The beginnings of a story about Prop F.

Prop F is a local San Francisco Ballot Initiative Question about our water supply and the Hetch Hetchy dam that will appear on the November 2012 ballot.

Which Way For Hetch Hetchy Dam? Photo Credit: Matt Fuller, GRI

While we eventually plan on taking a public position on Prop F, right now we are just trying to wrap our heads around it and understand exactly what the passage of Prop F would accomplish.

So while we do our own research, we wanted to take a moment and ask you what you think about Prop F.

Here are some resources we’ve found about it so far:

Below is the draft title and summary for the fall voter guide (PDF), as presented by the San Francisco City Attorney. See some of the above links for news about a lawsuit over the wording. However, this is what we have to go on for the moment.

Water and Environment Plan

San Francisco owns the Hetch Hetchy Water System (“Water System”), which provides water to about 2.5 million people in San Francisco and neighboring areas. Water System reservoirs collect snowmelt and rainfall from the Tuolumne River and Bay Area watersheds for use throughout the year. The San Francisco Public Utilities Commission (“PUC”) manages the Water System.

San Francisco’s largest reservoir is in Hetch Hetchy Valley, located in Yosemite National Park. The federal government authorized San Francisco to create the reservoir by building a dam on the Tuolumne River in 1923. Approximately 85% of San Francisco’s water comes from the Hetch Hetchy Reservoir, which also generates hydroelectric power for City agencies. The remaining water comes from reservoirs in Alameda County and Peninsula watersheds. San Francisco does not filter Hetch Hetchy water but treats it and tests it over 100,000 times annually.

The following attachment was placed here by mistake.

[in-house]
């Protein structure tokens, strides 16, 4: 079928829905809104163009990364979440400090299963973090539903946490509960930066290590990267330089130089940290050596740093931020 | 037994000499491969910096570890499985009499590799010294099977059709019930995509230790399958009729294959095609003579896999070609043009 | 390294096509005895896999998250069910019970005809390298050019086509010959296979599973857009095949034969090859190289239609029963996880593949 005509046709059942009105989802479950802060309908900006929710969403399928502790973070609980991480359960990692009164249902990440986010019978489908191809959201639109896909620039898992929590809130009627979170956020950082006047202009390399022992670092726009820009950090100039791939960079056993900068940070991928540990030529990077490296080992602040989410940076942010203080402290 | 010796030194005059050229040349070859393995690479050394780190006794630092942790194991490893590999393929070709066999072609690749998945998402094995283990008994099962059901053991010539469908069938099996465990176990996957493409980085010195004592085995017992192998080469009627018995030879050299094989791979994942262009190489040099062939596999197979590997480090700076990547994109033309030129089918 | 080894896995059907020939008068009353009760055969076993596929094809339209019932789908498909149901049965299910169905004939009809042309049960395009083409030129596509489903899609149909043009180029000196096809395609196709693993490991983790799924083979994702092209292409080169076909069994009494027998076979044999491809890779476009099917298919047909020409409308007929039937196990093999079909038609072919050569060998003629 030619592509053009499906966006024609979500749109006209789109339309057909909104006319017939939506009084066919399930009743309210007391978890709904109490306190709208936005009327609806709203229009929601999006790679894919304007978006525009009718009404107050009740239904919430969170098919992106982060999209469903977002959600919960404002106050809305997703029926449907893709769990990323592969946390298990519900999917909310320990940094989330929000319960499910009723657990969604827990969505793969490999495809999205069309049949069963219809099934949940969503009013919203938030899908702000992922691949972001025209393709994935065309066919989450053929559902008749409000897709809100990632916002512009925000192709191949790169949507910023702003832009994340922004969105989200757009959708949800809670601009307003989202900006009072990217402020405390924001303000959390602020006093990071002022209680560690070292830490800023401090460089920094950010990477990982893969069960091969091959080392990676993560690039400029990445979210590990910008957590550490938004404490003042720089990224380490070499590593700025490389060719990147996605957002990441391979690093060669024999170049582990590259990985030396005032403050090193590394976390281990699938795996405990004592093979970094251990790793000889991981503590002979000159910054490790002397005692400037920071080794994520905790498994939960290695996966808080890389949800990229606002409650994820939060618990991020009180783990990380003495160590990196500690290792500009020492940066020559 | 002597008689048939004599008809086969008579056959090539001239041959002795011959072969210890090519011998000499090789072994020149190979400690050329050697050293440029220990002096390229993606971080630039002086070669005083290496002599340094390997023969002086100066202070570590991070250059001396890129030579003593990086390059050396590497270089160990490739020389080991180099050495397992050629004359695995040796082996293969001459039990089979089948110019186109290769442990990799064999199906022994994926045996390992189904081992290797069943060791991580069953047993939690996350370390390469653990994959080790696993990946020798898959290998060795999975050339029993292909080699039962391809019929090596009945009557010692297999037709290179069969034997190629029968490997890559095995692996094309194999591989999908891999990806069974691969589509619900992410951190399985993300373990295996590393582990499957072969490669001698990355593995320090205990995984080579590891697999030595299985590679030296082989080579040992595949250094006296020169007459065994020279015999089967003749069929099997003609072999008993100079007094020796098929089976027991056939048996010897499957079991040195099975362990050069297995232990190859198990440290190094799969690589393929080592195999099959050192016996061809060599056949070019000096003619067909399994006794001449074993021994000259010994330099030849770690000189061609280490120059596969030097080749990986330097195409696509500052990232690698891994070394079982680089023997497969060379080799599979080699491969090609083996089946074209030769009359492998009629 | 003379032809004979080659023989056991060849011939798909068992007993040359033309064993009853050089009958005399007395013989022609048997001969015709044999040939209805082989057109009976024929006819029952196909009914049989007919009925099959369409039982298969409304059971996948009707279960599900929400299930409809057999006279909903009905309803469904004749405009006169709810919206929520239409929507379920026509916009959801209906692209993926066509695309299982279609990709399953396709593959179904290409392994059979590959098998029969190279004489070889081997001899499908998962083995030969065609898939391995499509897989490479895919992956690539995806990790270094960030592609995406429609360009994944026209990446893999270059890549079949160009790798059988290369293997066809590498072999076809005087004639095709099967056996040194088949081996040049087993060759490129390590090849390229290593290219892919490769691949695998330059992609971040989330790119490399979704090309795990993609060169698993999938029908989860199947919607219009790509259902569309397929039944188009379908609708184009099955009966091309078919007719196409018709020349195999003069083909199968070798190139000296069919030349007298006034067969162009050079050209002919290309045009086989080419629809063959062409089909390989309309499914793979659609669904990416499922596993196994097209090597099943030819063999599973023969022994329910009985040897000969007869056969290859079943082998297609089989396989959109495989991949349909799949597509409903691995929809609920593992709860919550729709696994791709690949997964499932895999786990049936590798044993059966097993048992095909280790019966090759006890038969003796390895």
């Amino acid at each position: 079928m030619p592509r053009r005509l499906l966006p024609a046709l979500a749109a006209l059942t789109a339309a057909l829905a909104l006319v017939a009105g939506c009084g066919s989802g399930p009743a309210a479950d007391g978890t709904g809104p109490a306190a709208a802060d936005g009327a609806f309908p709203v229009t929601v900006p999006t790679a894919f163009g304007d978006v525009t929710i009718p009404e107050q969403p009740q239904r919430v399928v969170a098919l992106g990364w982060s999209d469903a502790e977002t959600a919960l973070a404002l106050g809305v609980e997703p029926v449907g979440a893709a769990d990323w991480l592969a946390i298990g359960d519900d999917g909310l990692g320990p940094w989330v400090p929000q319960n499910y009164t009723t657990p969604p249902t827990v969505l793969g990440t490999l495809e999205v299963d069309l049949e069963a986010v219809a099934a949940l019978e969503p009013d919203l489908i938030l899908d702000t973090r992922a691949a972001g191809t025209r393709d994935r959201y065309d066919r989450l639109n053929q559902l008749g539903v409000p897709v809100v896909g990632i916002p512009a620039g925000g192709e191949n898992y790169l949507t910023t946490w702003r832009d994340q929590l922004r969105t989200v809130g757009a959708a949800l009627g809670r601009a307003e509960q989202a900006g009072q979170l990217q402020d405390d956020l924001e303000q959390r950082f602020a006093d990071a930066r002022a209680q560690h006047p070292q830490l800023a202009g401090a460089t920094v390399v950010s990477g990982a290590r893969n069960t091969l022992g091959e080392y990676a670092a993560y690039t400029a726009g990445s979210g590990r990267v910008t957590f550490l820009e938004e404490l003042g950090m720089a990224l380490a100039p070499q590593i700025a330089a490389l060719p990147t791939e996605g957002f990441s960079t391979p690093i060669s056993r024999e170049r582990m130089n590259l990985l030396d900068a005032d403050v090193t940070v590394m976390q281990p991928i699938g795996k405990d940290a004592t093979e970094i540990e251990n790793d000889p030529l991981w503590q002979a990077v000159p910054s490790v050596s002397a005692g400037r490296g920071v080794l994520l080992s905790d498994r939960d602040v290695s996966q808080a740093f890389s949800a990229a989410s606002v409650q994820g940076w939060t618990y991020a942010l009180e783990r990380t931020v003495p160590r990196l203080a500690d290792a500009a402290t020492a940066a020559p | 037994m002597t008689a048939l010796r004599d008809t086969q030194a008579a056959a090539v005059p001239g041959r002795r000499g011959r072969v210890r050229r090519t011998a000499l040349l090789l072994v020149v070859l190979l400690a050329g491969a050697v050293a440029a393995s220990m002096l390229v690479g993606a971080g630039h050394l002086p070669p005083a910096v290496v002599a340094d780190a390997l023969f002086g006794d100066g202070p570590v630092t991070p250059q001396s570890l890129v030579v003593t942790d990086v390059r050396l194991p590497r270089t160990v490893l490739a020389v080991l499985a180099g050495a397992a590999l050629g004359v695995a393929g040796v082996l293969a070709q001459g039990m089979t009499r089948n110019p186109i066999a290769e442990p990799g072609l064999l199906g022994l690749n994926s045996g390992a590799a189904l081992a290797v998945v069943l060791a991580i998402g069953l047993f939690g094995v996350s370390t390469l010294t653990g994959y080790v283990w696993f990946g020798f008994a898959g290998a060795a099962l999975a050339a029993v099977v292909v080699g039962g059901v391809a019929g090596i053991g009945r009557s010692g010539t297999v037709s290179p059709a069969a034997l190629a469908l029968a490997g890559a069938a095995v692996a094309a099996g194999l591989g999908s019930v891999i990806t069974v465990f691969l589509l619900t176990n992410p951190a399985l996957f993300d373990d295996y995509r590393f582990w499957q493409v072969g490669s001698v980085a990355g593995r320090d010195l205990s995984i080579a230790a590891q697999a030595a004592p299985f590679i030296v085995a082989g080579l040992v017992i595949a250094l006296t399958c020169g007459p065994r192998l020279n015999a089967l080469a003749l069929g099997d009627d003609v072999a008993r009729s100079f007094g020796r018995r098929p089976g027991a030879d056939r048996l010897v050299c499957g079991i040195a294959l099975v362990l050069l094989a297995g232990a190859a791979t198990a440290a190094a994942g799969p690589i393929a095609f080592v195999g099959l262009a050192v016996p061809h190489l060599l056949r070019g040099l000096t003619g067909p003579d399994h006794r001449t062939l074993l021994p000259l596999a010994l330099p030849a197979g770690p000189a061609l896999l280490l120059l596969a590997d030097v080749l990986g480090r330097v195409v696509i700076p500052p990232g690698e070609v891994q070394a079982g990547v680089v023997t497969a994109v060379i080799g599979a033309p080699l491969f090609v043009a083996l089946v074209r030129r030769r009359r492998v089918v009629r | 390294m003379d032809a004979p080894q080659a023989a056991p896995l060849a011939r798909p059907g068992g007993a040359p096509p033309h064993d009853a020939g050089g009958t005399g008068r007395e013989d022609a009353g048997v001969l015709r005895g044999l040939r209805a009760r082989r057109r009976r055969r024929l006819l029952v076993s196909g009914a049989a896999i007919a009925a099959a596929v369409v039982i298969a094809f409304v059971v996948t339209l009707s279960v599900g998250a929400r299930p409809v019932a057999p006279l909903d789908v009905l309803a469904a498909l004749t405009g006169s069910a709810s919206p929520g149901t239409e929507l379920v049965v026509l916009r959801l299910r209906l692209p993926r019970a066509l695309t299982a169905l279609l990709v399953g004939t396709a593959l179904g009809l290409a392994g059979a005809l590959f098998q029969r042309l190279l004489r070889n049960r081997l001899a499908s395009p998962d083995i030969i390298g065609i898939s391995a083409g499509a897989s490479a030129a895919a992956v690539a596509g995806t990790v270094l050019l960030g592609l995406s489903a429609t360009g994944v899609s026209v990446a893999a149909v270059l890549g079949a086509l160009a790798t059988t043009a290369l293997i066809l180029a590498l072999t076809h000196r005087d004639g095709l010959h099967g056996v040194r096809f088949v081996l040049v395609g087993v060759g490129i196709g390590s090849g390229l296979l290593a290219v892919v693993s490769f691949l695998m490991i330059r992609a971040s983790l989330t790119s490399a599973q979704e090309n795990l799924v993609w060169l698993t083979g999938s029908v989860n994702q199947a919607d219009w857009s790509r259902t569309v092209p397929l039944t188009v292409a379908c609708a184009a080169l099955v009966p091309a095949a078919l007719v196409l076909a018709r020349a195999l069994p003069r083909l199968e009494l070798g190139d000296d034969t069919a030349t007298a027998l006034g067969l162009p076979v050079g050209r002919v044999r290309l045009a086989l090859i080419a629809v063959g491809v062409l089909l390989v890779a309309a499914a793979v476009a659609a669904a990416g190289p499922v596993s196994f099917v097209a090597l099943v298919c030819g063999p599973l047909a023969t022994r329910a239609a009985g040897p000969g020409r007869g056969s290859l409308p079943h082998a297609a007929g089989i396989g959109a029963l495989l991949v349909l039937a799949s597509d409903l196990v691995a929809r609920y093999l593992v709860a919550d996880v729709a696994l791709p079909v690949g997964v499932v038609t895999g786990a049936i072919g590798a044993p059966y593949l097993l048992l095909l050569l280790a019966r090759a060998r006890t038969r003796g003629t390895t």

San Francisco is currently undertaking a $4.6 billion project to improve the Water System and develop additional groundwater, conservation, and reclaimed water supplies. Voters specifically authorized water revenue bonds of up to $1.6 billion for these improvements.

San Francisco discharges treated stormwater to the Bay and Ocean under a federal permit.
The proposed ordinance would require the City to prepare a two-phase plan that would identify alternative water sources and evaluate how to end using the Hetch Hetchy Reservoir.

The first phase of the plan would identify:
• additional local water sources, including increased groundwater, water recycling, storm water harvesting, gray water systems, conservation measures, and expanded water treatment capacity to accommodate filtration of all drinking water;
• additional water supply options, including storage, purchase, and conservation; and
• alternative renewable energy sources.

The second phase of the plan would evaluate how to:
• improve flows on the lower Tuolumne River;
• decrease stormwater discharge into the Bay and the Ocean; and
• end using Retch Hetchy Valley as a reservoir so it could be restored as part of Yosemite National Park.

The plan would include timelines to implement the first phase by 2025 and the second phase by 2035.

The measure would create a task force to oversee development of the plan (“Task Force”) The Task Force would have five members: the PUC General Manager, the General Manager of the Bay Area Water Supply and Conservation Agency, and three experts appointed by the Board of Supervisors. The Task Force would select and manage consultants to develop the plan.

The measure would require the Task Force to complete the plan by November 1, 2015, and require the Board of Supervisors to hold a hearing by January 31, 2016, to consider proposing a Charter Amendment to implement the plan.

The measure would appropriate any available City funds to pay for the Plan, with a maximum appropriation of 0.5% of funds voters previously authorized for the current Water System improvement project (approximately $8 million).

Amazing 1960s Condominium Remodel